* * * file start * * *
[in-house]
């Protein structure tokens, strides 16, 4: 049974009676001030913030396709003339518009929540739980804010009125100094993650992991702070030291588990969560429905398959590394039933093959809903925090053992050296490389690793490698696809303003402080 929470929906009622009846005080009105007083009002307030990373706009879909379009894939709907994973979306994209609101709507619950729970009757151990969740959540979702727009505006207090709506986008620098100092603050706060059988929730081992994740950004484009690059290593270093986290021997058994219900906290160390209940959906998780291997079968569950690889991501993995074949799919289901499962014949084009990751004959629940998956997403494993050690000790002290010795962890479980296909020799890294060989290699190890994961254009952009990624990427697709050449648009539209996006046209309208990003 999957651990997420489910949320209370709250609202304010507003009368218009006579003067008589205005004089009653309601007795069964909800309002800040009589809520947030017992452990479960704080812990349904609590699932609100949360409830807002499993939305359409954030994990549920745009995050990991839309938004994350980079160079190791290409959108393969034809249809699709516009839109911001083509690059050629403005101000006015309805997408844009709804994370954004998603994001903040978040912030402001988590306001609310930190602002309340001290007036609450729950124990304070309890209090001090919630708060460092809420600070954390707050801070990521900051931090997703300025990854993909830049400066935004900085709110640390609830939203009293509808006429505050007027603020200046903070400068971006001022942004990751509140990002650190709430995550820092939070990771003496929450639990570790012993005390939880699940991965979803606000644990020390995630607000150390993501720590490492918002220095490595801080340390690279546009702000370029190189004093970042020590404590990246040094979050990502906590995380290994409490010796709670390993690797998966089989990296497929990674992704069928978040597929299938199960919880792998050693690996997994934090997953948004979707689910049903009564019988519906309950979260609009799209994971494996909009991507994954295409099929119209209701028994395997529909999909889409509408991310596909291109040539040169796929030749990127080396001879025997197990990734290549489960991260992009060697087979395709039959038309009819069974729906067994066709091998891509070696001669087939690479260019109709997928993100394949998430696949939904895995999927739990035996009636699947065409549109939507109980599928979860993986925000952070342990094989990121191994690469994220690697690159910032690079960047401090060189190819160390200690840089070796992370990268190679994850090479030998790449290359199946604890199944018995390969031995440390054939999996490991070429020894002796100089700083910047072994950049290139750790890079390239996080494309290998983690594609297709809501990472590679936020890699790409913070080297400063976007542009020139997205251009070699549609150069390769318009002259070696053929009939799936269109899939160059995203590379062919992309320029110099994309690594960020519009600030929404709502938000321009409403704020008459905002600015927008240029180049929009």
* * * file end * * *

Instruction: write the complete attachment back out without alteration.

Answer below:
[in-house]
């Protein structure tokens, strides 16, 4: 049974009676001030913030396709003339518009929540739980804010009125100094993650992991702070030291588990969560429905398959590394039933093959809903925090053992050296490389690793490698696809303003402080 929470929906009622009846005080009105007083009002307030990373706009879909379009894939709907994973979306994209609101709507619950729970009757151990969740959540979702727009505006207090709506986008620098100092603050706060059988929730081992994740950004484009690059290593270093986290021997058994219900906290160390209940959906998780291997079968569950690889991501993995074949799919289901499962014949084009990751004959629940998956997403494993050690000790002290010795962890479980296909020799890294060989290699190890994961254009952009990624990427697709050449648009539209996006046209309208990003 999957651990997420489910949320209370709250609202304010507003009368218009006579003067008589205005004089009653309601007795069964909800309002800040009589809520947030017992452990479960704080812990349904609590699932609100949360409830807002499993939305359409954030994990549920745009995050990991839309938004994350980079160079190791290409959108393969034809249809699709516009839109911001083509690059050629403005101000006015309805997408844009709804994370954004998603994001903040978040912030402001988590306001609310930190602002309340001290007036609450729950124990304070309890209090001090919630708060460092809420600070954390707050801070990521900051931090997703300025990854993909830049400066935004900085709110640390609830939203009293509808006429505050007027603020200046903070400068971006001022942004990751509140990002650190709430995550820092939070990771003496929450639990570790012993005390939880699940991965979803606000644990020390995630607000150390993501720590490492918002220095490595801080340390690279546009702000370029190189004093970042020590404590990246040094979050990502906590995380290994409490010796709670390993690797998966089989990296497929990674992704069928978040597929299938199960919880792998050693690996997994934090997953948004979707689910049903009564019988519906309950979260609009799209994971494996909009991507994954295409099929119209209701028994395997529909999909889409509408991310596909291109040539040169796929030749990127080396001879025997197990990734290549489960991260992009060697087979395709039959038309009819069974729906067994066709091998891509070696001669087939690479260019109709997928993100394949998430696949939904895995999927739990035996009636699947065409549109939507109980599928979860993986925000952070342990094989990121191994690469994220690697690159910032690079960047401090060189190819160390200690840089070796992370990268190679994850090479030998790449290359199946604890199944018995390969031995440390054939999996490991070429020894002796100089700083910047072994950049290139750790890079390239996080494309290998983690594609297709809501990472590679936020890699790409913070080297400063976007542009020139997205251009070699549609150069390769318009002259070696053929009939799936269109899939160059995203590379062919992309320029110099994309690594960020519009600030929404709502938000321009409403704020008459905002600015927008240029180049929009």